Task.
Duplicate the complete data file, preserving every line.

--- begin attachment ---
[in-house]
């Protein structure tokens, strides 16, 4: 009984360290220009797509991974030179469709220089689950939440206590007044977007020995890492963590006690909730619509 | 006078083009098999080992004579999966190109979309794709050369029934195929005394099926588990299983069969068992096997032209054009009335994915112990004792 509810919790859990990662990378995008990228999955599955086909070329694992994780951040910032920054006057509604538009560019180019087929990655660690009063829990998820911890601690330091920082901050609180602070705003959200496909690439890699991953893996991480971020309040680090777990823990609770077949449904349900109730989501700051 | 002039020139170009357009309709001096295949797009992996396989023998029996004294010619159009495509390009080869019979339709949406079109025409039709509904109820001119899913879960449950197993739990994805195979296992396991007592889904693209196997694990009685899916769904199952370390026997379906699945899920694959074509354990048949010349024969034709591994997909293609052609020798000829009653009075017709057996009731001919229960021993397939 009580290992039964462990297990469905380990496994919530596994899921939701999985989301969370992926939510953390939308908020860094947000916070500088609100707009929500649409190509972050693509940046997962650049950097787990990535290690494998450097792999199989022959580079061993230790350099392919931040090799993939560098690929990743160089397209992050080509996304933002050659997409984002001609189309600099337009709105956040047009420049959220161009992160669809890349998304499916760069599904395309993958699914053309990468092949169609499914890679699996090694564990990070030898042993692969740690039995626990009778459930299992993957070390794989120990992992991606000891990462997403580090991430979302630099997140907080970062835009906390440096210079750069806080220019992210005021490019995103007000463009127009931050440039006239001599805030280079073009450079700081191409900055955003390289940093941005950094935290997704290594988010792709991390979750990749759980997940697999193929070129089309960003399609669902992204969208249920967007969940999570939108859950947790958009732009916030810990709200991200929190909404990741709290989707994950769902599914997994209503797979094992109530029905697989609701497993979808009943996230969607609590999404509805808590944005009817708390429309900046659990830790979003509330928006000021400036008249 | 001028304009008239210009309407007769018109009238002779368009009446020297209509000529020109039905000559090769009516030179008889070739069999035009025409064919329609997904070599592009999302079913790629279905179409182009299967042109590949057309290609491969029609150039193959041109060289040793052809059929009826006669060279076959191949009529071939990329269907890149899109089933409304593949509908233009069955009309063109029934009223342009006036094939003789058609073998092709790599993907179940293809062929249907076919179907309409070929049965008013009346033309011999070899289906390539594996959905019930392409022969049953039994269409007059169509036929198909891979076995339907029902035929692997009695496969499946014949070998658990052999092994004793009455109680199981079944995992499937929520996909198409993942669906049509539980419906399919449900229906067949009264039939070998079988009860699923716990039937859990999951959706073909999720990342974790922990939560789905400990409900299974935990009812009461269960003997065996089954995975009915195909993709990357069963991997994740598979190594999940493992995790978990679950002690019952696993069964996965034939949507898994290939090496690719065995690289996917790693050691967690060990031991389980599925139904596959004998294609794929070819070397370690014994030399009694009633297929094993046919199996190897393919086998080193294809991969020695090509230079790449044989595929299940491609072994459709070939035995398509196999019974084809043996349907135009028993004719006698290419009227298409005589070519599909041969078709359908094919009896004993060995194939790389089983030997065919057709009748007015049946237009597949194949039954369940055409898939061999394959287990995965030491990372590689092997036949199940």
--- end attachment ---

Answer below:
[in-house]
């Protein structure tokens, strides 16, 4: 009984360290220009797509991974030179469709220089689950939440206590007044977007020995890492963590006690909730619509 | 006078083009098999080992004579999966190109979309794709050369029934195929005394099926588990299983069969068992096997032209054009009335994915112990004792 509810919790859990990662990378995008990228999955599955086909070329694992994780951040910032920054006057509604538009560019180019087929990655660690009063829990998820911890601690330091920082901050609180602070705003959200496909690439890699991953893996991480971020309040680090777990823990609770077949449904349900109730989501700051 | 002039020139170009357009309709001096295949797009992996396989023998029996004294010619159009495509390009080869019979339709949406079109025409039709509904109820001119899913879960449950197993739990994805195979296992396991007592889904693209196997694990009685899916769904199952370390026997379906699945899920694959074509354990048949010349024969034709591994997909293609052609020798000829009653009075017709057996009731001919229960021993397939 009580290992039964462990297990469905380990496994919530596994899921939701999985989301969370992926939510953390939308908020860094947000916070500088609100707009929500649409190509972050693509940046997962650049950097787990990535290690494998450097792999199989022959580079061993230790350099392919931040090799993939560098690929990743160089397209992050080509996304933002050659997409984002001609189309600099337009709105956040047009420049959220161009992160669809890349998304499916760069599904395309993958699914053309990468092949169609499914890679699996090694564990990070030898042993692969740690039995626990009778459930299992993957070390794989120990992992991606000891990462997403580090991430979302630099997140907080970062835009906390440096210079750069806080220019992210005021490019995103007000463009127009931050440039006239001599805030280079073009450079700081191409900055955003390289940093941005950094935290997704290594988010792709991390979750990749759980997940697999193929070129089309960003399609669902992204969208249920967007969940999570939108859950947790958009732009916030810990709200991200929190909404990741709290989707994950769902599914997994209503797979094992109530029905697989609701497993979808009943996230969607609590999404509805808590944005009817708390429309900046659990830790979003509330928006000021400036008249 | 001028304009008239210009309407007769018109009238002779368009009446020297209509000529020109039905000559090769009516030179008889070739069999035009025409064919329609997904070599592009999302079913790629279905179409182009299967042109590949057309290609491969029609150039193959041109060289040793052809059929009826006669060279076959191949009529071939990329269907890149899109089933409304593949509908233009069955009309063109029934009223342009006036094939003789058609073998092709790599993907179940293809062929249907076919179907309409070929049965008013009346033309011999070899289906390539594996959905019930392409022969049953039994269409007059169509036929198909891979076995339907029902035929692997009695496969499946014949070998658990052999092994004793009455109680199981079944995992499937929520996909198409993942669906049509539980419906399919449900229906067949009264039939070998079988009860699923716990039937859990999951959706073909999720990342974790922990939560789905400990409900299974935990009812009461269960003997065996089954995975009915195909993709990357069963991997994740598979190594999940493992995790978990679950002690019952696993069964996965034939949507898994290939090496690719065995690289996917790693050691967690060990031991389980599925139904596959004998294609794929070819070397370690014994030399009694009633297929094993046919199996190897393919086998080193294809991969020695090509230079790449044989595929299940491609072994459709070939035995398509196999019974084809043996349907135009028993004719006698290419009227298409005589070519599909041969078709359908094919009896004993060995194939790389089983030997065919057709009748007015049946237009597949194949039954369940055409898939061999394959287990995965030491990372590689092997036949199940």